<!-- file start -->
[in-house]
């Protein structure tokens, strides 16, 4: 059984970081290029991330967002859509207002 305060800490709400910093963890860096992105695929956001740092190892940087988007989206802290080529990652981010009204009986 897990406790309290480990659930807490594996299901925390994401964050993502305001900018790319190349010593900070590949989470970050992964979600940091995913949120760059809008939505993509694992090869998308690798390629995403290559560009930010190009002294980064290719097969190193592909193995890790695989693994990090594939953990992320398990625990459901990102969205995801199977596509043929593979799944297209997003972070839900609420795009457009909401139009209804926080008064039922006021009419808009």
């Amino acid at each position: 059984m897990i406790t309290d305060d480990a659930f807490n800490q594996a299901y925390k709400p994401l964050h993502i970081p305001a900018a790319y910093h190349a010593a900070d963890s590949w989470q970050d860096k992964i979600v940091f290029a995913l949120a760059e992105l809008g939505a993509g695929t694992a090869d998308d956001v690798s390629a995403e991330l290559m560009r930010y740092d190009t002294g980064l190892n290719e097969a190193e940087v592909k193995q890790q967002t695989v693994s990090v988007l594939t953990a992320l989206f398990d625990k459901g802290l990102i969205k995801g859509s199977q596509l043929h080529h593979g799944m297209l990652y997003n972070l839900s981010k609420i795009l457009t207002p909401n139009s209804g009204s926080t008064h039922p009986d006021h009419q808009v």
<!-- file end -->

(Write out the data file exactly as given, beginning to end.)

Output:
[in-house]
């Protein structure tokens, strides 16, 4: 059984970081290029991330967002859509207002 305060800490709400910093963890860096992105695929956001740092190892940087988007989206802290080529990652981010009204009986 897990406790309290480990659930807490594996299901925390994401964050993502305001900018790319190349010593900070590949989470970050992964979600940091995913949120760059809008939505993509694992090869998308690798390629995403290559560009930010190009002294980064290719097969190193592909193995890790695989693994990090594939953990992320398990625990459901990102969205995801199977596509043929593979799944297209997003972070839900609420795009457009909401139009209804926080008064039922006021009419808009």
């Amino acid at each position: 059984m897990i406790t309290d305060d480990a659930f807490n800490q594996a299901y925390k709400p994401l964050h993502i970081p305001a900018a790319y910093h190349a010593a900070d963890s590949w989470q970050d860096k992964i979600v940091f290029a995913l949120a760059e992105l809008g939505a993509g695929t694992a090869d998308d956001v690798s390629a995403e991330l290559m560009r930010y740092d190009t002294g980064l190892n290719e097969a190193e940087v592909k193995q890790q967002t695989v693994s990090v988007l594939t953990a992320l989206f398990d625990k459901g802290l990102i969205k995801g859509s199977q596509l043929h080529h593979g799944m297209l990652y997003n972070l839900s981010k609420i795009l457009t207002p909401n139009s209804g009204s926080t008064h039922p009986d006021h009419q808009v």